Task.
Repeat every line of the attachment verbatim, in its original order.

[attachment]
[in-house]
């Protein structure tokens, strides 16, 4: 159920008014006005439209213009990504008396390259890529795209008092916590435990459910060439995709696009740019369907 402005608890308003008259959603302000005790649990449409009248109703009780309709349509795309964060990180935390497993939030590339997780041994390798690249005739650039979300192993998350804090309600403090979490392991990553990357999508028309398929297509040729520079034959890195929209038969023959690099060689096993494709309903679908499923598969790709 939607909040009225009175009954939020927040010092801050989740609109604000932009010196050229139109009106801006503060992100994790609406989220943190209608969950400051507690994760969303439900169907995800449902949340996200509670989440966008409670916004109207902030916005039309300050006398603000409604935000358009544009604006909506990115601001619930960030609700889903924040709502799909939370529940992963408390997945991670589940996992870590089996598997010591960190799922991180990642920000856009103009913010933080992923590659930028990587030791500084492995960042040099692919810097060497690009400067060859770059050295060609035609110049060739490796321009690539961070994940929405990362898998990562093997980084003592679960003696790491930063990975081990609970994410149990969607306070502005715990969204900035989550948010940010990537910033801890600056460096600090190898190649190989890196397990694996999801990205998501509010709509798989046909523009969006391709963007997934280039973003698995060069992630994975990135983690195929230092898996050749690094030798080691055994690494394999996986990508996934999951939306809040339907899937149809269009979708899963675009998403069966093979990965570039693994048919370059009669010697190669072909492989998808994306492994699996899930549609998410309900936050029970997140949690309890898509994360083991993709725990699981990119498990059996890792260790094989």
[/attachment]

[in-house]
């Protein structure tokens, strides 16, 4: 159920008014006005439209213009990504008396390259890529795209008092916590435990459910060439995709696009740019369907 402005608890308003008259959603302000005790649990449409009248109703009780309709349509795309964060990180935390497993939030590339997780041994390798690249005739650039979300192993998350804090309600403090979490392991990553990357999508028309398929297509040729520079034959890195929209038969023959690099060689096993494709309903679908499923598969790709 939607909040009225009175009954939020927040010092801050989740609109604000932009010196050229139109009106801006503060992100994790609406989220943190209608969950400051507690994760969303439900169907995800449902949340996200509670989440966008409670916004109207902030916005039309300050006398603000409604935000358009544009604006909506990115601001619930960030609700889903924040709502799909939370529940992963408390997945991670589940996992870590089996598997010591960190799922991180990642920000856009103009913010933080992923590659930028990587030791500084492995960042040099692919810097060497690009400067060859770059050295060609035609110049060739490796321009690539961070994940929405990362898998990562093997980084003592679960003696790491930063990975081990609970994410149990969607306070502005715990969204900035989550948010940010990537910033801890600056460096600090190898190649190989890196397990694996999801990205998501509010709509798989046909523009969006391709963007997934280039973003698995060069992630994975990135983690195929230092898996050749690094030798080691055994690494394999996986990508996934999951939306809040339907899937149809269009979708899963675009998403069966093979990965570039693994048919370059009669010697190669072909492989998808994306492994699996899930549609998410309900936050029970997140949690309890898509994360083991993709725990699981990119498990059996890792260790094989």